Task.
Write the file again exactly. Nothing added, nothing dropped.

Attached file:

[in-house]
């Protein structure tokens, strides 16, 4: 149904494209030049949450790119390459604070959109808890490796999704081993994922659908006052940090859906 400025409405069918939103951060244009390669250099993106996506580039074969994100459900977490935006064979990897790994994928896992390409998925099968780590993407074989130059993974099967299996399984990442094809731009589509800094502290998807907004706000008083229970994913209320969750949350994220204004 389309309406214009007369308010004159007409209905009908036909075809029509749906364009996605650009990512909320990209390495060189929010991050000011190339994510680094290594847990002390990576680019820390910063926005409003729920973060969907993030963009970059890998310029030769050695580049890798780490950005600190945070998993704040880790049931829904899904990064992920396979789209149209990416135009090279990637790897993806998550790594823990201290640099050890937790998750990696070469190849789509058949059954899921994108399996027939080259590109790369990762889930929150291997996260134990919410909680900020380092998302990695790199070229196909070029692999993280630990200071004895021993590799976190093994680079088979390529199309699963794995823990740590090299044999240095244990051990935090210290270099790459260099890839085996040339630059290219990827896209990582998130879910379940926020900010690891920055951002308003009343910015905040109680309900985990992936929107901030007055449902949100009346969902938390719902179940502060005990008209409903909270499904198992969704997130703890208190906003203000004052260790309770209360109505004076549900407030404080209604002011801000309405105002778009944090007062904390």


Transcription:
[in-house]
């Protein structure tokens, strides 16, 4: 149904494209030049949450790119390459604070959109808890490796999704081993994922659908006052940090859906 400025409405069918939103951060244009390669250099993106996506580039074969994100459900977490935006064979990897790994994928896992390409998925099968780590993407074989130059993974099967299996399984990442094809731009589509800094502290998807907004706000008083229970994913209320969750949350994220204004 389309309406214009007369308010004159007409209905009908036909075809029509749906364009996605650009990512909320990209390495060189929010991050000011190339994510680094290594847990002390990576680019820390910063926005409003729920973060969907993030963009970059890998310029030769050695580049890798780490950005600190945070998993704040880790049931829904899904990064992920396979789209149209990416135009090279990637790897993806998550790594823990201290640099050890937790998750990696070469190849789509058949059954899921994108399996027939080259590109790369990762889930929150291997996260134990919410909680900020380092998302990695790199070229196909070029692999993280630990200071004895021993590799976190093994680079088979390529199309699963794995823990740590090299044999240095244990051990935090210290270099790459260099890839085996040339630059290219990827896209990582998130879910379940926020900010690891920055951002308003009343910015905040109680309900985990992936929107901030007055449902949100009346969902938390719902179940502060005990008209409903909270499904198992969704997130703890208190906003203000004052260790309770209360109505004076549900407030404080209604002011801000309405105002778009944090007062904390």